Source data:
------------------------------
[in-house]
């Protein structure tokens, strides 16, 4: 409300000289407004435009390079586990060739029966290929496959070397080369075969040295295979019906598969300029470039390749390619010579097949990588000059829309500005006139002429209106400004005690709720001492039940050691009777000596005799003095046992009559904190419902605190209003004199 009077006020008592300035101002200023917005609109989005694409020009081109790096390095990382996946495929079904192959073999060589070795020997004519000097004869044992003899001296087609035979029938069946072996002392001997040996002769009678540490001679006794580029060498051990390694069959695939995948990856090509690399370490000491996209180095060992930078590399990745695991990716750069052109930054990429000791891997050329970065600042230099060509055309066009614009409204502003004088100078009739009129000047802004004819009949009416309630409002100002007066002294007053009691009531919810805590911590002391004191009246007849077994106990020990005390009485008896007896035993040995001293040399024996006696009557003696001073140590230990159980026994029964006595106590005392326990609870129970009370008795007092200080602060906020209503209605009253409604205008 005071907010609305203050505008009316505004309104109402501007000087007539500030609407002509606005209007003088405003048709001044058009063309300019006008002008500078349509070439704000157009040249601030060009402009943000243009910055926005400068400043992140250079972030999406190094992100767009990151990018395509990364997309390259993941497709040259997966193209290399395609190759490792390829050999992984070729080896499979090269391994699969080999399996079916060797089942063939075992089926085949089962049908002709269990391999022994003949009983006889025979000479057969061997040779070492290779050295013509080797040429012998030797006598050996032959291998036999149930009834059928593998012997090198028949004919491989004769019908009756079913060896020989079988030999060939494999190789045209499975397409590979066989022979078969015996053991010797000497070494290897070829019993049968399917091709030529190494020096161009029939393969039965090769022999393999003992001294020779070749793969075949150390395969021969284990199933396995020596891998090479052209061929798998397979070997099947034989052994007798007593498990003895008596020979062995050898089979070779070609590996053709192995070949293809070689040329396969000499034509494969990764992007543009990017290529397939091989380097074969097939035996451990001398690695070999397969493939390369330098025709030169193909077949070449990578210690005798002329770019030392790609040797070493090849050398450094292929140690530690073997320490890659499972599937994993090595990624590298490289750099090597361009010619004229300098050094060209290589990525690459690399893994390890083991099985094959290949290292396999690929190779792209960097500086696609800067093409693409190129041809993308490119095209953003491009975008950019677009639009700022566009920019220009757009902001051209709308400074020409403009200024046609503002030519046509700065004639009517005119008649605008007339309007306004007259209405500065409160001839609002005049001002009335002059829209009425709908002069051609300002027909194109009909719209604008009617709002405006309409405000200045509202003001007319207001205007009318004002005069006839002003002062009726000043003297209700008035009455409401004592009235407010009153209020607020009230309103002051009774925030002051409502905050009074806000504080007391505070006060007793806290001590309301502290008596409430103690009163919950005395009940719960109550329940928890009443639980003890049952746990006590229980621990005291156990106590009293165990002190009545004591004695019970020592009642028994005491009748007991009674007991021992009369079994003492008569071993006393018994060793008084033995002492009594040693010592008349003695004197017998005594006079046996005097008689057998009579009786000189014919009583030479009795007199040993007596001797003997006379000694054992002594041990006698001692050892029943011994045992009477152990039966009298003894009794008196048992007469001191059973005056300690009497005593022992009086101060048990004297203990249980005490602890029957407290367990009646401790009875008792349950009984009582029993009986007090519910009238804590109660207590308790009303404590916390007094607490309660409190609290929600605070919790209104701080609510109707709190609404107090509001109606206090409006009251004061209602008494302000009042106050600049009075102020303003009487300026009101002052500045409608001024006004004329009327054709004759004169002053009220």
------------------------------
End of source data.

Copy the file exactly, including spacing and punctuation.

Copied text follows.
[in-house]
């Protein structure tokens, strides 16, 4: 409300000289407004435009390079586990060739029966290929496959070397080369075969040295295979019906598969300029470039390749390619010579097949990588000059829309500005006139002429209106400004005690709720001492039940050691009777000596005799003095046992009559904190419902605190209003004199 009077006020008592300035101002200023917005609109989005694409020009081109790096390095990382996946495929079904192959073999060589070795020997004519000097004869044992003899001296087609035979029938069946072996002392001997040996002769009678540490001679006794580029060498051990390694069959695939995948990856090509690399370490000491996209180095060992930078590399990745695991990716750069052109930054990429000791891997050329970065600042230099060509055309066009614009409204502003004088100078009739009129000047802004004819009949009416309630409002100002007066002294007053009691009531919810805590911590002391004191009246007849077994106990020990005390009485008896007896035993040995001293040399024996006696009557003696001073140590230990159980026994029964006595106590005392326990609870129970009370008795007092200080602060906020209503209605009253409604205008 005071907010609305203050505008009316505004309104109402501007000087007539500030609407002509606005209007003088405003048709001044058009063309300019006008002008500078349509070439704000157009040249601030060009402009943000243009910055926005400068400043992140250079972030999406190094992100767009990151990018395509990364997309390259993941497709040259997966193209290399395609190759490792390829050999992984070729080896499979090269391994699969080999399996079916060797089942063939075992089926085949089962049908002709269990391999022994003949009983006889025979000479057969061997040779070492290779050295013509080797040429012998030797006598050996032959291998036999149930009834059928593998012997090198028949004919491989004769019908009756079913060896020989079988030999060939494999190789045209499975397409590979066989022979078969015996053991010797000497070494290897070829019993049968399917091709030529190494020096161009029939393969039965090769022999393999003992001294020779070749793969075949150390395969021969284990199933396995020596891998090479052209061929798998397979070997099947034989052994007798007593498990003895008596020979062995050898089979070779070609590996053709192995070949293809070689040329396969000499034509494969990764992007543009990017290529397939091989380097074969097939035996451990001398690695070999397969493939390369330098025709030169193909077949070449990578210690005798002329770019030392790609040797070493090849050398450094292929140690530690073997320490890659499972599937994993090595990624590298490289750099090597361009010619004229300098050094060209290589990525690459690399893994390890083991099985094959290949290292396999690929190779792209960097500086696609800067093409693409190129041809993308490119095209953003491009975008950019677009639009700022566009920019220009757009902001051209709308400074020409403009200024046609503002030519046509700065004639009517005119008649605008007339309007306004007259209405500065409160001839609002005049001002009335002059829209009425709908002069051609300002027909194109009909719209604008009617709002405006309409405000200045509202003001007319207001205007009318004002005069006839002003002062009726000043003297209700008035009455409401004592009235407010009153209020607020009230309103002051009774925030002051409502905050009074806000504080007391505070006060007793806290001590309301502290008596409430103690009163919950005395009940719960109550329940928890009443639980003890049952746990006590229980621990005291156990106590009293165990002190009545004591004695019970020592009642028994005491009748007991009674007991021992009369079994003492008569071993006393018994060793008084033995002492009594040693010592008349003695004197017998005594006079046996005097008689057998009579009786000189014919009583030479009795007199040993007596001797003997006379000694054992002594041990006698001692050892029943011994045992009477152990039966009298003894009794008196048992007469001191059973005056300690009497005593022992009086101060048990004297203990249980005490602890029957407290367990009646401790009875008792349950009984009582029993009986007090519910009238804590109660207590308790009303404590916390007094607490309660409190609290929600605070919790209104701080609510109707709190609404107090509001109606206090409006009251004061209602008494302000009042106050600049009075102020303003009487300026009101002052500045409608001024006004004329009327054709004759004169002053009220």